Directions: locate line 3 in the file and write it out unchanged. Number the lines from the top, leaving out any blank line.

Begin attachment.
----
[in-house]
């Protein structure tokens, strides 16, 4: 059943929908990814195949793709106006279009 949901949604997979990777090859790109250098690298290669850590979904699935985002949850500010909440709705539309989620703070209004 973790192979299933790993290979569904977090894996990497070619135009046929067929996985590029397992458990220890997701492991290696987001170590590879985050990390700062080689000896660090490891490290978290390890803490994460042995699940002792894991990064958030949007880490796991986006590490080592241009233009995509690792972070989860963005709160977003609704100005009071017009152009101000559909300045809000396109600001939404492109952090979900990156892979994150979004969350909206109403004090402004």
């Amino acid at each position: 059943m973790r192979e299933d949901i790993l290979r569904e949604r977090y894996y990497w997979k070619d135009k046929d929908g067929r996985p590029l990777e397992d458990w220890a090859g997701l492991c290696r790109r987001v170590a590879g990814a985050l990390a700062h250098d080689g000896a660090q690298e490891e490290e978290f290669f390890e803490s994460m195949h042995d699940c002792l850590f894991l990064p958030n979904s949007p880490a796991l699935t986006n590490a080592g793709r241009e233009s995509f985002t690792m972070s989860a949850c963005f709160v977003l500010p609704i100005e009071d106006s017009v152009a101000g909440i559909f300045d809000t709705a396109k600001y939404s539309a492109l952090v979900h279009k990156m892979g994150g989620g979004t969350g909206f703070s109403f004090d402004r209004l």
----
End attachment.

């Amino acid at each position: 059943m973790r192979e299933d949901i790993l290979r569904e949604r977090y894996y990497w997979k070619d135009k046929d929908g067929r996985p590029l990777e397992d458990w220890a090859g997701l492991c290696r790109r987001v170590a590879g990814a985050l990390a700062h250098d080689g000896a660090q690298e490891e490290e978290f290669f390890e803490s994460m195949h042995d699940c002792l850590f894991l990064p958030n979904s949007p880490a796991l699935t986006n590490a080592g793709r241009e233009s995509f985002t690792m972070s989860a949850c963005f709160v977003l500010p609704i100005e009071d106006s017009v152009a101000g909440i559909f300045d809000t709705a396109k600001y939404s539309a492109l952090v979900h279009k990156m892979g994150g989620g979004t969350g909206f703070s109403f004090d402004r209004l």